With the announcement yesterday morning, the final nail was hammered into the coffin. I had made so many memories with Infinite Crisis, almost all of them good. I simply couldn’t bring myself to log into the game again to continue playing, as, personally, it would’ve been too painful. It was just like City of Heroes/Villains all over again: a game I was really into was going down within a few months. I couldn’t go through the emotional pain again like I did with CoX. With a heavy heart, I made the decision to remove Infinite Crisis from my Steam library. In essence, I buried the game on my end.

All in all, I don’t think any MOBA will give me quite the enjoyment that Infinite Crisis did. It also helped me find some new friends along the way via the Facebook group. Here I could geek out with other comic book fans who were just as into the game as I was, but I digress.

From The Scaly Burrow, this is AdderTude, the Serpent of Cyberspace. Infinite Crisis, I salute thee.

“It’s not over yet!” – Atomic Green Lantern

Why League of Legends Has Gotten Worse

Since I’ve started playing League of Legends, I’ve noticed that there have been many changes come and gone over the last few years. At that start of this fifth season, however, I cannot say with confidence that the game has gotten any better. In fact, I think the Game’s age is starting to show, and not necessarily in a good way. Sure, Riot Games has put out many graphical updates since they launched the game, but this doesn’t necessarily improve the mechanics of the game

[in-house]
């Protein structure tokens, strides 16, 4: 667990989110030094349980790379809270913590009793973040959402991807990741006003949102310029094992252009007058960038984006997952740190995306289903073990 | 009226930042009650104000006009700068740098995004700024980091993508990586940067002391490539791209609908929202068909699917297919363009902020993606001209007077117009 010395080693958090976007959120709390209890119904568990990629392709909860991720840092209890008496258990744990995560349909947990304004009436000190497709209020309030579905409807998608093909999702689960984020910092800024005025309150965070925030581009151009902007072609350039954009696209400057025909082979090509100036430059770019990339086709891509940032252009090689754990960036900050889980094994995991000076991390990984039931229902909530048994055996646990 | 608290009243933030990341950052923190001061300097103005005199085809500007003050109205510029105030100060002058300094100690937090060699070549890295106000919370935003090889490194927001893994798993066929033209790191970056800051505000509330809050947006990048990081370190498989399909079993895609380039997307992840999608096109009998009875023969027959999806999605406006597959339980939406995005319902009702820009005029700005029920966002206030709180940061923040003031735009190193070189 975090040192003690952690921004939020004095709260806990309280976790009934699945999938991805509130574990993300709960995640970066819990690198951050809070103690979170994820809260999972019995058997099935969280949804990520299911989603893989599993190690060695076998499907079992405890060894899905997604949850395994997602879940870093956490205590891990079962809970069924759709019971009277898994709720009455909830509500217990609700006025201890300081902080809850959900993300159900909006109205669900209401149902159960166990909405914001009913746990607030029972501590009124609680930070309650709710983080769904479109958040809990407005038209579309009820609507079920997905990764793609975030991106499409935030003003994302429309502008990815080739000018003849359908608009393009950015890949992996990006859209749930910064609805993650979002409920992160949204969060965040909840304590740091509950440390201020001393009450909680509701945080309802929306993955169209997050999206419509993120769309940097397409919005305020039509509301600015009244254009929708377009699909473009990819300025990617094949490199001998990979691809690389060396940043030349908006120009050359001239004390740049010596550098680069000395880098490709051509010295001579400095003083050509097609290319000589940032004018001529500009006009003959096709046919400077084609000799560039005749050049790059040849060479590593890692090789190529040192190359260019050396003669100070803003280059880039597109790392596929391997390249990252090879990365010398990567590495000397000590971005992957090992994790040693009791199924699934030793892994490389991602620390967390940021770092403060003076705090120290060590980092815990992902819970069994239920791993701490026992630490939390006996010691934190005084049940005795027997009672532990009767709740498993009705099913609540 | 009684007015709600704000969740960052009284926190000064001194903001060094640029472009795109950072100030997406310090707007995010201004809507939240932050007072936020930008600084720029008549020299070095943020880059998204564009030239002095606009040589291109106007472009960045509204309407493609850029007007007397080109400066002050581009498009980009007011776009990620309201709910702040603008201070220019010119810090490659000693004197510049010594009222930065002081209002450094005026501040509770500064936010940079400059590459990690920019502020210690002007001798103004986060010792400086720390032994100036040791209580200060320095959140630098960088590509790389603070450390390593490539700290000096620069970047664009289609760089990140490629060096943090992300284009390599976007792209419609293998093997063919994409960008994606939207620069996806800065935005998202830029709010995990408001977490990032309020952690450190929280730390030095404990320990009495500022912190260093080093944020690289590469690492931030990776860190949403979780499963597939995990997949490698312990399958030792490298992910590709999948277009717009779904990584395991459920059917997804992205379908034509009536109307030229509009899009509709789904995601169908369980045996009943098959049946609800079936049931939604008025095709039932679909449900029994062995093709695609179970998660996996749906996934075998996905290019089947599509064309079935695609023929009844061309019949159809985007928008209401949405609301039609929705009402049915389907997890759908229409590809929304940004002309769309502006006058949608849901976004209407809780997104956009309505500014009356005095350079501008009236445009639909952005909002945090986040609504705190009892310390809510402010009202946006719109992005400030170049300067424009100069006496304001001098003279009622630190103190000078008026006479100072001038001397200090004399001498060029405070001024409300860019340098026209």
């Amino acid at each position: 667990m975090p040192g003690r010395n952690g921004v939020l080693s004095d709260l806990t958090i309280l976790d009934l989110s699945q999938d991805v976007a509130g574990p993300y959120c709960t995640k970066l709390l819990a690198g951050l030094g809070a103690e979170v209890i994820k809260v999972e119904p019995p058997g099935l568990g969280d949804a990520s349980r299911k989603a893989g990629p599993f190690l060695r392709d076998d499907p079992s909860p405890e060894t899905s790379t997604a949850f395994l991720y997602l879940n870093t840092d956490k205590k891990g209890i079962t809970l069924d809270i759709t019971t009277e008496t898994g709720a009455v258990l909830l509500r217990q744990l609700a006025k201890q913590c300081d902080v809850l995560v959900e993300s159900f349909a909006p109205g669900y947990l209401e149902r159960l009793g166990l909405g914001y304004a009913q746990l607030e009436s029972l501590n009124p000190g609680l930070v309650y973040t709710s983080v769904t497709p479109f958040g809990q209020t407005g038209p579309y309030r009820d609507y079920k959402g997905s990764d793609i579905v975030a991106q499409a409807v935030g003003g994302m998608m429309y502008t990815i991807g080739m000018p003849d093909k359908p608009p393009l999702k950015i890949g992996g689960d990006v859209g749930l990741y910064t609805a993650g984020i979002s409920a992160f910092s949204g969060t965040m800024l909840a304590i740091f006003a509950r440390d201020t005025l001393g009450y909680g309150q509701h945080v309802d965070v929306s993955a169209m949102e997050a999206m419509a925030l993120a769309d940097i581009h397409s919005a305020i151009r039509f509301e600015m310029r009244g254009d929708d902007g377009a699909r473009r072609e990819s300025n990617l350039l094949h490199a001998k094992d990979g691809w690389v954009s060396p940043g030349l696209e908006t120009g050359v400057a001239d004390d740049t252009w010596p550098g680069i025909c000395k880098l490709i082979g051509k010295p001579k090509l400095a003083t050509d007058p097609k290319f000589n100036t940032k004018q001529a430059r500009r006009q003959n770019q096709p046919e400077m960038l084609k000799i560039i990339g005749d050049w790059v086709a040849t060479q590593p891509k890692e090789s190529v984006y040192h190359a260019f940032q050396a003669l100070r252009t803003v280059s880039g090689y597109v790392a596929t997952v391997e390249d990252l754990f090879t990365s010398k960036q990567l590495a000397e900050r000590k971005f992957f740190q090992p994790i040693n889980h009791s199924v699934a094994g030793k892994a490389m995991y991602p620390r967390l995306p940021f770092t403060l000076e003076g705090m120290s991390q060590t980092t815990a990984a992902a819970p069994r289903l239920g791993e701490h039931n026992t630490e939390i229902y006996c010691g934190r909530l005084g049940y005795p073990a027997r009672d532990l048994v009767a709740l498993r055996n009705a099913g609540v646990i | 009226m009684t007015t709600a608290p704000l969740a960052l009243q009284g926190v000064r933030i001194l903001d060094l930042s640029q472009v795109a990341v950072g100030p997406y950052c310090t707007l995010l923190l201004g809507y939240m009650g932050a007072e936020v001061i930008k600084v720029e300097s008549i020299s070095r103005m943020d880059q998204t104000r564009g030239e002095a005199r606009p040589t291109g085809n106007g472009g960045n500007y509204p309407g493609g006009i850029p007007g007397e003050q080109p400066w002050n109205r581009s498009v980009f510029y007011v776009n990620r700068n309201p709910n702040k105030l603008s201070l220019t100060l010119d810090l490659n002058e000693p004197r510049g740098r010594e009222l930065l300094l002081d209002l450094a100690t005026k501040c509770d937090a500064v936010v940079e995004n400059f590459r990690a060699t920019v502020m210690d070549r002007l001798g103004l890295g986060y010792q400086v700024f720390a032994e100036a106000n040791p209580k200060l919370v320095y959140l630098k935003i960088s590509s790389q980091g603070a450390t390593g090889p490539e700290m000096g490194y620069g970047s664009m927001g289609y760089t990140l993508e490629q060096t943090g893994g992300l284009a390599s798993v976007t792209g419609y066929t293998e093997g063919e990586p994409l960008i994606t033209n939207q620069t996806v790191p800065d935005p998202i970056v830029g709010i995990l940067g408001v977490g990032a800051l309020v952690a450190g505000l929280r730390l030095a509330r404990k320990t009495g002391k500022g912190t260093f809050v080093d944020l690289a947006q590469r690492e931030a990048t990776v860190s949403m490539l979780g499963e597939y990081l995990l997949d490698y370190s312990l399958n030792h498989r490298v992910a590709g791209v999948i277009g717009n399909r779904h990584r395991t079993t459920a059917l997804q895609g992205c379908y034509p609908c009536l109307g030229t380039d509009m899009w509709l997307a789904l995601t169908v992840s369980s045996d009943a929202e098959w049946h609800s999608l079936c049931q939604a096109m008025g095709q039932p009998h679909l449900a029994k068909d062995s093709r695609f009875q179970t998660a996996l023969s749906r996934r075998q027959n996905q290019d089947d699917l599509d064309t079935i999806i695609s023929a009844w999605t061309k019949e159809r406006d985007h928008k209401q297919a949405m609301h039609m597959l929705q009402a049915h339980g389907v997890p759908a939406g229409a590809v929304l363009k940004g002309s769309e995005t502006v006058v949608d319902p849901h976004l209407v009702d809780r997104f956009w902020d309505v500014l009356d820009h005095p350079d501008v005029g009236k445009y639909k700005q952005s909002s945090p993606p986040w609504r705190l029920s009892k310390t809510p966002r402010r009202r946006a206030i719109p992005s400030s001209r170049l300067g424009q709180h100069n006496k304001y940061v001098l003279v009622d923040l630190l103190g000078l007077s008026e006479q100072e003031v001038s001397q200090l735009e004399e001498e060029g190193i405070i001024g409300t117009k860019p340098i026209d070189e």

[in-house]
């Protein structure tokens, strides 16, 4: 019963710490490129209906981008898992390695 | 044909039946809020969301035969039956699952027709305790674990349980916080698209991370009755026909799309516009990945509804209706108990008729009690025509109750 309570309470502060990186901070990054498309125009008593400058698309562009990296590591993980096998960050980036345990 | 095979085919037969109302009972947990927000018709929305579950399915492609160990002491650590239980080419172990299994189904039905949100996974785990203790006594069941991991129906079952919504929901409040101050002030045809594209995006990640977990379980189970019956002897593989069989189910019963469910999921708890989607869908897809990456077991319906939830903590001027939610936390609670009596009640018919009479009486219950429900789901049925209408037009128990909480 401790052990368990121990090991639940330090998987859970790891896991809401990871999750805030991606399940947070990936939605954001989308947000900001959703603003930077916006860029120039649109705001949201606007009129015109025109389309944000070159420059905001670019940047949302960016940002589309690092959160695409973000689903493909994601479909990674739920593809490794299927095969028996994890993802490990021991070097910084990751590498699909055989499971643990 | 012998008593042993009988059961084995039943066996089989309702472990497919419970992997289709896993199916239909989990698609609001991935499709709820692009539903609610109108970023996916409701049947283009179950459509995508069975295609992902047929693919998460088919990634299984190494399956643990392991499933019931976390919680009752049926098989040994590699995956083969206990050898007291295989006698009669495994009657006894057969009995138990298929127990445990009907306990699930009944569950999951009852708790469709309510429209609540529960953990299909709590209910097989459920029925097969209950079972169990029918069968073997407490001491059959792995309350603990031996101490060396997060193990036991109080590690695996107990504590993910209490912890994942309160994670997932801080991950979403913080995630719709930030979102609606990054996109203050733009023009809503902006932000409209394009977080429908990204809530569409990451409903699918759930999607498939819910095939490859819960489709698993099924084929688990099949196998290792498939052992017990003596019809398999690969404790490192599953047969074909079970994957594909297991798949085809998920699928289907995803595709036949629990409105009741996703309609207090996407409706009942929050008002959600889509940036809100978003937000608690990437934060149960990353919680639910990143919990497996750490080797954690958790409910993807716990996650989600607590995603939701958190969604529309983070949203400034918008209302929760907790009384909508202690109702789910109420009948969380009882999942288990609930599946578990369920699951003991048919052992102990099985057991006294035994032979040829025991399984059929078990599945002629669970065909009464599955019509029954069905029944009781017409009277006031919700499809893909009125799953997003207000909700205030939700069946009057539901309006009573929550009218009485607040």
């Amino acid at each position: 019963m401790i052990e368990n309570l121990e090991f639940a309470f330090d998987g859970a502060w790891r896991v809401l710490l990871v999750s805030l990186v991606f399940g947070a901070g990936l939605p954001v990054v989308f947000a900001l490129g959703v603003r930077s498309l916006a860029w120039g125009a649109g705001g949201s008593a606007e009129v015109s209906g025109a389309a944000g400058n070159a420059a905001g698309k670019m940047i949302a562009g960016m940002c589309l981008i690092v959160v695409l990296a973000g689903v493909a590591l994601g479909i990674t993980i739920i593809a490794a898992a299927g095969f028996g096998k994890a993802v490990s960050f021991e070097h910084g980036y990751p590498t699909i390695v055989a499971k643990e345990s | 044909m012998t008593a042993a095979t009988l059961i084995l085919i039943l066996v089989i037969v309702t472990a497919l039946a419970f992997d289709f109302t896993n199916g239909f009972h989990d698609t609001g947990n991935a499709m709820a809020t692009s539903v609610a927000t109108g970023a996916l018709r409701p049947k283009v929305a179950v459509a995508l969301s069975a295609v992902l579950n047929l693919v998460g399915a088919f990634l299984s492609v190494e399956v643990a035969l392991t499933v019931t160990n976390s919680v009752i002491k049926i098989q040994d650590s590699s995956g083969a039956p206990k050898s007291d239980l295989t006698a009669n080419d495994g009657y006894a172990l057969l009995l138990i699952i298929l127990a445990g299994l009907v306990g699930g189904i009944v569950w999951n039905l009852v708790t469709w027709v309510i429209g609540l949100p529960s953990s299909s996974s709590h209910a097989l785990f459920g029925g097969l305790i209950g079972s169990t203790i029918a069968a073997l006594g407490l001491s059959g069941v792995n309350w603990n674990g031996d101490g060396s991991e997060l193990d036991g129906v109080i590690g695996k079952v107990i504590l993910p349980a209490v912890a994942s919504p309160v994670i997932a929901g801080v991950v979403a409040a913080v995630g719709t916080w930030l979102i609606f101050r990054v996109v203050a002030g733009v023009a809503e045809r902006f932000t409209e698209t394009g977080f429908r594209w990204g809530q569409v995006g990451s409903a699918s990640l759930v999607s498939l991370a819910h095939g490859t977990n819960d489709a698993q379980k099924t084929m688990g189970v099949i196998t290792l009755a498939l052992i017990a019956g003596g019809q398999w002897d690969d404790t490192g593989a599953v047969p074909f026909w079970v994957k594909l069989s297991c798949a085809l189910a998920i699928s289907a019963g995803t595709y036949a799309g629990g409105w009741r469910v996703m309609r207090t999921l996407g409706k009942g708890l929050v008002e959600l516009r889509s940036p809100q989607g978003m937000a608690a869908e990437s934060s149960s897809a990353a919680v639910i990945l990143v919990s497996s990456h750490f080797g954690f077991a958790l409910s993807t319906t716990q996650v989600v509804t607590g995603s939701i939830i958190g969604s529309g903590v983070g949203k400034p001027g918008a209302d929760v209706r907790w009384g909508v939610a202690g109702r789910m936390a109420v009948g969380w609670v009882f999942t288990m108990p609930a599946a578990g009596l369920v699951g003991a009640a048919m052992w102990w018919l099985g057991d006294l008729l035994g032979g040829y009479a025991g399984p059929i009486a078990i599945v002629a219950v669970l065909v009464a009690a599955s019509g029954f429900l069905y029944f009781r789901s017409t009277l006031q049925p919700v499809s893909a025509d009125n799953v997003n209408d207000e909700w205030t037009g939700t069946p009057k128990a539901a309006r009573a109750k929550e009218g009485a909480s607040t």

First, League of Legends has the largest roster of characters of any MOBA out there with the number approaching 150. You’d think that the Game would be due for an increase in draft bans by this point, right? Nope! The Game still remains with three bans per side, which leaves a heap of champions that can wreck house too easily. Seriously, there would be more planning and actual counter-play involved if the bans were extended to five bans per side. You can even see it in the ban window! The size of the portraits screams “five bans is possible.” But no, the Game still wants only six bans total to allow the popular champions to grace the field no matter which others are sent off.

The community is not much better. You can come across a handful of genuinely nice players, but the rest is really what brings the game down. The second you want to do something unorthodox, immediately there are trigger-happy people with their finger on the report button, even if you do well. In my honest opinion, the community has steadily gotten worse with every year. The professionals are treated like gods and their words as holy scripture not to be deviated from. It’s like a new form of religious fanaticism!